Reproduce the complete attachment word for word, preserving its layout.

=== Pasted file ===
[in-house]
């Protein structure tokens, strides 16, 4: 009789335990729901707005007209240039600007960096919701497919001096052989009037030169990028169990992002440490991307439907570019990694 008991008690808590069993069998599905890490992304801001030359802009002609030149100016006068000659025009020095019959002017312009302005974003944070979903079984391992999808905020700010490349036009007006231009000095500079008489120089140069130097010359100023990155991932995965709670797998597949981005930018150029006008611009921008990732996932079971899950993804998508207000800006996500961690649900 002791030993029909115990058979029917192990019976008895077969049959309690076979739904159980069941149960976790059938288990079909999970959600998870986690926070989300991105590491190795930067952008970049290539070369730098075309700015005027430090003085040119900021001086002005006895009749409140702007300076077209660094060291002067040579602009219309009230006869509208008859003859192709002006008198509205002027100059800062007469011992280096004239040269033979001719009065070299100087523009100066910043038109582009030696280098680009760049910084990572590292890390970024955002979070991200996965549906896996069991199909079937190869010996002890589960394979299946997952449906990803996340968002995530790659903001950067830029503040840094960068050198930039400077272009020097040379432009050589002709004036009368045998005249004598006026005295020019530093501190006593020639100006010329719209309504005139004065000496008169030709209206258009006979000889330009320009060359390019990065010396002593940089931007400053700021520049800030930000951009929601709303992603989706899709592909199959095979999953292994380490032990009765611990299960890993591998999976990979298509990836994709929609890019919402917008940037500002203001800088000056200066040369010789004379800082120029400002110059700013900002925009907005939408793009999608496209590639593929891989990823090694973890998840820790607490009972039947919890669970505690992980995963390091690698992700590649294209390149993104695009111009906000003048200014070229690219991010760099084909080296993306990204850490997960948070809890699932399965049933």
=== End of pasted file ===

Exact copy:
[in-house]
């Protein structure tokens, strides 16, 4: 009789335990729901707005007209240039600007960096919701497919001096052989009037030169990028169990992002440490991307439907570019990694 008991008690808590069993069998599905890490992304801001030359802009002609030149100016006068000659025009020095019959002017312009302005974003944070979903079984391992999808905020700010490349036009007006231009000095500079008489120089140069130097010359100023990155991932995965709670797998597949981005930018150029006008611009921008990732996932079971899950993804998508207000800006996500961690649900 002791030993029909115990058979029917192990019976008895077969049959309690076979739904159980069941149960976790059938288990079909999970959600998870986690926070989300991105590491190795930067952008970049290539070369730098075309700015005027430090003085040119900021001086002005006895009749409140702007300076077209660094060291002067040579602009219309009230006869509208008859003859192709002006008198509205002027100059800062007469011992280096004239040269033979001719009065070299100087523009100066910043038109582009030696280098680009760049910084990572590292890390970024955002979070991200996965549906896996069991199909079937190869010996002890589960394979299946997952449906990803996340968002995530790659903001950067830029503040840094960068050198930039400077272009020097040379432009050589002709004036009368045998005249004598006026005295020019530093501190006593020639100006010329719209309504005139004065000496008169030709209206258009006979000889330009320009060359390019990065010396002593940089931007400053700021520049800030930000951009929601709303992603989706899709592909199959095979999953292994380490032990009765611990299960890993591998999976990979298509990836994709929609890019919402917008940037500002203001800088000056200066040369010789004379800082120029400002110059700013900002925009907005939408793009999608496209590639593929891989990823090694973890998840820790607490009972039947919890669970505690992980995963390091690698992700590649294209390149993104695009111009906000003048200014070229690219991010760099084909080296993306990204850490997960948070809890699932399965049933």